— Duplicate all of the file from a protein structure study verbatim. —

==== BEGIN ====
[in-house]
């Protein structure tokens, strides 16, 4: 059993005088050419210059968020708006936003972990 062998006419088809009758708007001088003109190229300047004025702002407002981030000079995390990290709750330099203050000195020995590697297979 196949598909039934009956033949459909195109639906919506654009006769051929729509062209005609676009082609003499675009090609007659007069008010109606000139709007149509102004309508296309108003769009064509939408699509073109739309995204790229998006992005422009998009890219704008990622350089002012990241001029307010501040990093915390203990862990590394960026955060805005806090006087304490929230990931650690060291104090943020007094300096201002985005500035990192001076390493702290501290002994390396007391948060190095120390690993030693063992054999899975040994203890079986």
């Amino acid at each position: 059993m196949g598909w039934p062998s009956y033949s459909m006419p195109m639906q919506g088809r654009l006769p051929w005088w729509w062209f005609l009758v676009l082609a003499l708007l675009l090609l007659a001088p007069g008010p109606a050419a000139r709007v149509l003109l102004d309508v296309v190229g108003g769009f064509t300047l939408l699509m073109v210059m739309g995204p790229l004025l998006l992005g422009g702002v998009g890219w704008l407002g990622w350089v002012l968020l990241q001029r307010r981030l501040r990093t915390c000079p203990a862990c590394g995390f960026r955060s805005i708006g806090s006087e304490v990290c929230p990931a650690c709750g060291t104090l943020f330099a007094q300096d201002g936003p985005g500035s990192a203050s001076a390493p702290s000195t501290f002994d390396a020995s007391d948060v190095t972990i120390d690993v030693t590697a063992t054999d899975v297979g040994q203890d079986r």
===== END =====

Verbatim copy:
[in-house]
């Protein structure tokens, strides 16, 4: 059993005088050419210059968020708006936003972990 062998006419088809009758708007001088003109190229300047004025702002407002981030000079995390990290709750330099203050000195020995590697297979 196949598909039934009956033949459909195109639906919506654009006769051929729509062209005609676009082609003499675009090609007659007069008010109606000139709007149509102004309508296309108003769009064509939408699509073109739309995204790229998006992005422009998009890219704008990622350089002012990241001029307010501040990093915390203990862990590394960026955060805005806090006087304490929230990931650690060291104090943020007094300096201002985005500035990192001076390493702290501290002994390396007391948060190095120390690993030693063992054999899975040994203890079986």
């Amino acid at each position: 059993m196949g598909w039934p062998s009956y033949s459909m006419p195109m639906q919506g088809r654009l006769p051929w005088w729509w062209f005609l009758v676009l082609a003499l708007l675009l090609l007659a001088p007069g008010p109606a050419a000139r709007v149509l003109l102004d309508v296309v190229g108003g769009f064509t300047l939408l699509m073109v210059m739309g995204p790229l004025l998006l992005g422009g702002v998009g890219w704008l407002g990622w350089v002012l968020l990241q001029r307010r981030l501040r990093t915390c000079p203990a862990c590394g995390f960026r955060s805005i708006g806090s006087e304490v990290c929230p990931a650690c709750g060291t104090l943020f330099a007094q300096d201002g936003p985005g500035s990192a203050s001076a390493p702290s000195t501290f002994d390396a020995s007391d948060v190095t972990i120390d690993v030693t590697a063992t054999d899975v297979g040994q203890d079986r």